During this stage, the children are influenced by fantasies and have difficulty conceptualizing time. The third stage of Piaget’s cognitive development is the concrete operational stage. During this stage, the children learn to think abstractly and make rational judgments when they observe an experience. The children’s accommodation during this stage increases. The last stage of Piaget’s cognitive development is the formal operational stage which brings the children’s cognition in its final shape. The children during this stage already knew how to reason out deductively and capable of hypothetical reasoning (Piaget’s Cognitive Stages, 1990).
Erikson, a famous psychoanalyst stated eight stages of development. He believed that each of us forms our basic belief about ourselves and how we associate with others socially. These basic beliefs formed will eventually control us on how we make our choice as we associate or form relationship with others. Erikson described each of the eight stages of development as a choice between two opposing beliefs. He believed that child’s ego subsists from birth and that his behavior is not totally self-protective. Erikson believed that the interaction of the body, mind and cultural influences determine the way of development.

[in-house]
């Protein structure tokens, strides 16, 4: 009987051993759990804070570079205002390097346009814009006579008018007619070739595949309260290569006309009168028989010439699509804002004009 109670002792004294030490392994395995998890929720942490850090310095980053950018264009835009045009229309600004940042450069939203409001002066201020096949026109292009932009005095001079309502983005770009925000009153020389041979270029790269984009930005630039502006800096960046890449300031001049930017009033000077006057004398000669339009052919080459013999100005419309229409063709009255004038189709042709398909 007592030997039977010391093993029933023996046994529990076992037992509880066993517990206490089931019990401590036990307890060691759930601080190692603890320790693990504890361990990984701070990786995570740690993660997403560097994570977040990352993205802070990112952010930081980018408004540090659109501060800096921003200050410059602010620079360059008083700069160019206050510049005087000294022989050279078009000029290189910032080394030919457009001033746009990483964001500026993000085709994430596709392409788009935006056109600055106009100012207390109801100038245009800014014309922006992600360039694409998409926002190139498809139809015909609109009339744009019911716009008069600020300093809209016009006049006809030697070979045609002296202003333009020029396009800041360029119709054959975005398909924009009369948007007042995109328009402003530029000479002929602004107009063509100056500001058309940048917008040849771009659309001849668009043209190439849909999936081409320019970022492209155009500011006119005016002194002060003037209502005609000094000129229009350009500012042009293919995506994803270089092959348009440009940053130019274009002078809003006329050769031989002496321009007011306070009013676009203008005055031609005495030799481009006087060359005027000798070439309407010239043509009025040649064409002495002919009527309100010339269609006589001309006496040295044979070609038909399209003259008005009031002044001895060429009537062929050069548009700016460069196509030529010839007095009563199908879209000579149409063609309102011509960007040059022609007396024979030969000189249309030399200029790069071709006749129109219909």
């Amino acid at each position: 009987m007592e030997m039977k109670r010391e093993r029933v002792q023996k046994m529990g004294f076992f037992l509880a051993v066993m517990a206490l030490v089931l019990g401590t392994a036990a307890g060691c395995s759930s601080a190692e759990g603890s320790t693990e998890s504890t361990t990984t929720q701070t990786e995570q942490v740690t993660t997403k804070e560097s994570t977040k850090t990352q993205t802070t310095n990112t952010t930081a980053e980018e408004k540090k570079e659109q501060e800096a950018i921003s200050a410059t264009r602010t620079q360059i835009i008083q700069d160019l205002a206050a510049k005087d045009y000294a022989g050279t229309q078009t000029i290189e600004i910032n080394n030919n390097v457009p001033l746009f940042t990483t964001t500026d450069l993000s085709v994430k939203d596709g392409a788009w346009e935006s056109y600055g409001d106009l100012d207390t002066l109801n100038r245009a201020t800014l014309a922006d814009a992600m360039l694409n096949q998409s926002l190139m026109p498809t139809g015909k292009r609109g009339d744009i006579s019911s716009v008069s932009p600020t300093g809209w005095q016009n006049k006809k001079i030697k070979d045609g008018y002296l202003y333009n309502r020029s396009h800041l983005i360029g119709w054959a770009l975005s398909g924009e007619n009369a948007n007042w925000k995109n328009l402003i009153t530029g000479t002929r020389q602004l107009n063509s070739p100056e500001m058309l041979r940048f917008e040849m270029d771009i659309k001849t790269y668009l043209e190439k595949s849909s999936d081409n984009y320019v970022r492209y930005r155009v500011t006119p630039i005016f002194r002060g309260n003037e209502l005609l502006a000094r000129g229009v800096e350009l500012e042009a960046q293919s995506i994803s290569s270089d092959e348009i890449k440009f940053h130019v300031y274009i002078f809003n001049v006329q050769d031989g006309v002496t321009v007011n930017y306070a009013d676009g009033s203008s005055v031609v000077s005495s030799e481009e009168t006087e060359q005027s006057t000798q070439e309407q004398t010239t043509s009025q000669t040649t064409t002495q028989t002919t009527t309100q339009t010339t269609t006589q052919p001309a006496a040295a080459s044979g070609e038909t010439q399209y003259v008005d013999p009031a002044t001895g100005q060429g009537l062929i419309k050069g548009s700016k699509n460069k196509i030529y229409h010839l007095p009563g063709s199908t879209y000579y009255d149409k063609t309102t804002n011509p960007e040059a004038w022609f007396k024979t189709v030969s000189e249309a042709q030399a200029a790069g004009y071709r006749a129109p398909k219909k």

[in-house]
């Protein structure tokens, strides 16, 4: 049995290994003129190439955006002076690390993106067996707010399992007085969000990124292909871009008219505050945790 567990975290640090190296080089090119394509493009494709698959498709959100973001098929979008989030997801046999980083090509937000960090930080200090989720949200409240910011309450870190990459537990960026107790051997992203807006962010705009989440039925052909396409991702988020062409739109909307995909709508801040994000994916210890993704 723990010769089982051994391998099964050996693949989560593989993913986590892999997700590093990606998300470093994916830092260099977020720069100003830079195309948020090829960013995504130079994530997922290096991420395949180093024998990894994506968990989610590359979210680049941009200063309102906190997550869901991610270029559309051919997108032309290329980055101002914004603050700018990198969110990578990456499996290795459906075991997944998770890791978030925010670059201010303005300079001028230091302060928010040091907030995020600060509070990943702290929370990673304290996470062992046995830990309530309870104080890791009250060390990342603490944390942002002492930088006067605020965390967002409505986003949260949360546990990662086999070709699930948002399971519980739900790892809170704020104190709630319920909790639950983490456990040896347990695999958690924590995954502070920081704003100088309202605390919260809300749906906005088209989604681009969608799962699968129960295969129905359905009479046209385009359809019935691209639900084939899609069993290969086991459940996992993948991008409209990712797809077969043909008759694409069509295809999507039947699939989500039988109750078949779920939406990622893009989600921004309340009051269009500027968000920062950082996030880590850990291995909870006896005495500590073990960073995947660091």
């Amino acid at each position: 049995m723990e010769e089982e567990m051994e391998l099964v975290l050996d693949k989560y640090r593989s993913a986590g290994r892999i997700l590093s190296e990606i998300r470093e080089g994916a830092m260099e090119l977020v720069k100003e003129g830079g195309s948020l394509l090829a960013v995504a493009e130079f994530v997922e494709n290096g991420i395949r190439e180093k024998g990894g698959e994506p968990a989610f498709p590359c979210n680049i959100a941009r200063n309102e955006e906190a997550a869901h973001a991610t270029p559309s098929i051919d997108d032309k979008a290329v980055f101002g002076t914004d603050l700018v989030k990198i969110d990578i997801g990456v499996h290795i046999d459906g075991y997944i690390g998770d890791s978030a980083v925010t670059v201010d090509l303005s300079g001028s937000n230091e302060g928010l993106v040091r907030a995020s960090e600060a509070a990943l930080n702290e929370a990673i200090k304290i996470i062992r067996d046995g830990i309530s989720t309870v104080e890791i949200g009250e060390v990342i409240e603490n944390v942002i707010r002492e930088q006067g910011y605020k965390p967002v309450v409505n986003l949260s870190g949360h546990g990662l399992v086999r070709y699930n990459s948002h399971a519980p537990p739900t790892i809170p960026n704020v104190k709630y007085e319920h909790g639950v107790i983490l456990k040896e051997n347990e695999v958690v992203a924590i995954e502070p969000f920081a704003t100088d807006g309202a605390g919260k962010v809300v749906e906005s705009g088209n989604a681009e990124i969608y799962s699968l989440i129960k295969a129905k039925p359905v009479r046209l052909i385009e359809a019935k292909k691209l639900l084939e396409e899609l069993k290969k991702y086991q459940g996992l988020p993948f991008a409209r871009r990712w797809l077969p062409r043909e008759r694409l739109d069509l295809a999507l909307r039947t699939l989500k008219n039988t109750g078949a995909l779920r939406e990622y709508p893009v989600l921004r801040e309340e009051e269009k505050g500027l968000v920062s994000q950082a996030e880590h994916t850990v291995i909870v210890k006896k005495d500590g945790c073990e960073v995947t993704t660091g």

Erik Erikson and Jean Piaget are two of the famous theorists who focused their interest in children and the stages of their development. Both of them searched to explain the cognitive and psychosocial development of children. Both Piaget and Erikson have a significant impact in psychology. Piaget concluded that children “construct” knowledge by exploring the world by making and testing assumptions. Erikson developed a comprehensive model of development of children’s social capacities.